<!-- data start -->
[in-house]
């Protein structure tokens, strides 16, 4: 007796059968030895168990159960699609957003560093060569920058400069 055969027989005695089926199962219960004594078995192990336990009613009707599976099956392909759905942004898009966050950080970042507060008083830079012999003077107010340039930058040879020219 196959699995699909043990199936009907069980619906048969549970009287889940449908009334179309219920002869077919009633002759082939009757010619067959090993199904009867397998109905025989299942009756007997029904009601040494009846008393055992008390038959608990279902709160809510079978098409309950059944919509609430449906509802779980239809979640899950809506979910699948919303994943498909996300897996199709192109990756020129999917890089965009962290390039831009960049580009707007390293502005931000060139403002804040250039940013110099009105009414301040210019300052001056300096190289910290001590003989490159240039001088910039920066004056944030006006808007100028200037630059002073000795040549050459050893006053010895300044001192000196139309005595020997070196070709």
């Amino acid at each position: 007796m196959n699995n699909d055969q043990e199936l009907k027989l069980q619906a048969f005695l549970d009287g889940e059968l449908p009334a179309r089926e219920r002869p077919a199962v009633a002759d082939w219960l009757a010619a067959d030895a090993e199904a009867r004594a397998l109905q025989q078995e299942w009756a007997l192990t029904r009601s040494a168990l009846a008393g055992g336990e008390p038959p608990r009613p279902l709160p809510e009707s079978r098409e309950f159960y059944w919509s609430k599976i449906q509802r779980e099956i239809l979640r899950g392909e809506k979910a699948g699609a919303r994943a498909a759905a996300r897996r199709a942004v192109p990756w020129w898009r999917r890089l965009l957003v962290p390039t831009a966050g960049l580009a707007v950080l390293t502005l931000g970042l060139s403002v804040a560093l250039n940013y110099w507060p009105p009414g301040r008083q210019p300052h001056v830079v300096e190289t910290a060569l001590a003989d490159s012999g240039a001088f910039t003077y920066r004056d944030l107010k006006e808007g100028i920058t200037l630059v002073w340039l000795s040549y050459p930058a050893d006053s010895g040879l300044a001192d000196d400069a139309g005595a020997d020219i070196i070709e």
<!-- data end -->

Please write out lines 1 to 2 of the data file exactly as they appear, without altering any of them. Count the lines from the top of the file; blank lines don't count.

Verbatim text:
[in-house]
């Protein structure tokens, strides 16, 4: 007796059968030895168990159960699609957003560093060569920058400069 055969027989005695089926199962219960004594078995192990336990009613009707599976099956392909759905942004898009966050950080970042507060008083830079012999003077107010340039930058040879020219 196959699995699909043990199936009907069980619906048969549970009287889940449908009334179309219920002869077919009633002759082939009757010619067959090993199904009867397998109905025989299942009756007997029904009601040494009846008393055992008390038959608990279902709160809510079978098409309950059944919509609430449906509802779980239809979640899950809506979910699948919303994943498909996300897996199709192109990756020129999917890089965009962290390039831009960049580009707007390293502005931000060139403002804040250039940013110099009105009414301040210019300052001056300096190289910290001590003989490159240039001088910039920066004056944030006006808007100028200037630059002073000795040549050459050893006053010895300044001192000196139309005595020997070196070709």